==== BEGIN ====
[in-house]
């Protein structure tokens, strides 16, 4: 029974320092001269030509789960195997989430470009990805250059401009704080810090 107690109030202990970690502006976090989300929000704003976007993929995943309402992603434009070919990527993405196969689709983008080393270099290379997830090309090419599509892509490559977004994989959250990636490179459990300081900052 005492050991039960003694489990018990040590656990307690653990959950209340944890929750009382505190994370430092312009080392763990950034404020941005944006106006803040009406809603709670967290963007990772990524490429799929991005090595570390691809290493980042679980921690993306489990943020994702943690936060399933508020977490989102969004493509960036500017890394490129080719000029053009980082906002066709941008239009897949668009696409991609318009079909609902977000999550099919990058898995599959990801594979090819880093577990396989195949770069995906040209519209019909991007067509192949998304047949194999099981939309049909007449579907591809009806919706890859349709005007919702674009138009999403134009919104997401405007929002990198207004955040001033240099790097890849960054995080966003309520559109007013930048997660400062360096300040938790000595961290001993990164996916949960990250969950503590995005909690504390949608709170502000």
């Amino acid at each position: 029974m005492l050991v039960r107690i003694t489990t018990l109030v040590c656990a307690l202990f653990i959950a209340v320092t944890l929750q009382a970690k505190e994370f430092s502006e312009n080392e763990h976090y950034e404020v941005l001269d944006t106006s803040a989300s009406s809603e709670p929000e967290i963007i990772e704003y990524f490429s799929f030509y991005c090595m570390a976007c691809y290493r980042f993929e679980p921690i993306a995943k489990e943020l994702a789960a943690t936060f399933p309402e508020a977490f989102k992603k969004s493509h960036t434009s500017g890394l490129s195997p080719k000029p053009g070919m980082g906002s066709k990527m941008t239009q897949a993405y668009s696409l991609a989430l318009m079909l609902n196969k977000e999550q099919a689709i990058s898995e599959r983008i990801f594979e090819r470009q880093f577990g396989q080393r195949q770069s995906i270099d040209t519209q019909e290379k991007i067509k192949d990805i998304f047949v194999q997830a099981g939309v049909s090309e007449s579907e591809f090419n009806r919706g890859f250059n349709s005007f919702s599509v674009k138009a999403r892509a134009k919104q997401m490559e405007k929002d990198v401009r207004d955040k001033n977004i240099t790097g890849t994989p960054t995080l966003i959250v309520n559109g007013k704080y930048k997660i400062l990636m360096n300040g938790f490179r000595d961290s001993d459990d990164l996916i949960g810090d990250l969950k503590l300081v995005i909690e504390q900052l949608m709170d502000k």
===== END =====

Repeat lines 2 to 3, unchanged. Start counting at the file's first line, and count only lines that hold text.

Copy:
């Protein structure tokens, strides 16, 4: 029974320092001269030509789960195997989430470009990805250059401009704080810090 107690109030202990970690502006976090989300929000704003976007993929995943309402992603434009070919990527993405196969689709983008080393270099290379997830090309090419599509892509490559977004994989959250990636490179459990300081900052 005492050991039960003694489990018990040590656990307690653990959950209340944890929750009382505190994370430092312009080392763990950034404020941005944006106006803040009406809603709670967290963007990772990524490429799929991005090595570390691809290493980042679980921690993306489990943020994702943690936060399933508020977490989102969004493509960036500017890394490129080719000029053009980082906002066709941008239009897949668009696409991609318009079909609902977000999550099919990058898995599959990801594979090819880093577990396989195949770069995906040209519209019909991007067509192949998304047949194999099981939309049909007449579907591809009806919706890859349709005007919702674009138009999403134009919104997401405007929002990198207004955040001033240099790097890849960054995080966003309520559109007013930048997660400062360096300040938790000595961290001993990164996916949960990250969950503590995005909690504390949608709170502000």
């Amino acid at each position: 029974m005492l050991v039960r107690i003694t489990t018990l109030v040590c656990a307690l202990f653990i959950a209340v320092t944890l929750q009382a970690k505190e994370f430092s502006e312009n080392e763990h976090y950034e404020v941005l001269d944006t106006s803040a989300s009406s809603e709670p929000e967290i963007i990772e704003y990524f490429s799929f030509y991005c090595m570390a976007c691809y290493r980042f993929e679980p921690i993306a995943k489990e943020l994702a789960a943690t936060f399933p309402e508020a977490f989102k992603k969004s493509h960036t434009s500017g890394l490129s195997p080719k000029p053009g070919m980082g906002s066709k990527m941008t239009q897949a993405y668009s696409l991609a989430l318009m079909l609902n196969k977000e999550q099919a689709i990058s898995e599959r983008i990801f594979e090819r470009q880093f577990g396989q080393r195949q770069s995906i270099d040209t519209q019909e290379k991007i067509k192949d990805i998304f047949v194999q997830a099981g939309v049909s090309e007449s579907e591809f090419n009806r919706g890859f250059n349709s005007f919702s599509v674009k138009a999403r892509a134009k919104q997401m490559e405007k929002d990198v401009r207004d955040k001033n977004i240099t790097g890849t994989p960054t995080l966003i959250v309520n559109g007013k704080y930048k997660i400062l990636m360096n300040g938790f490179r000595d961290s001993d459990d990164l996916i949960g810090d990250l969950k503590l300081v995005i909690e504390q900052l949608m709170d502000k």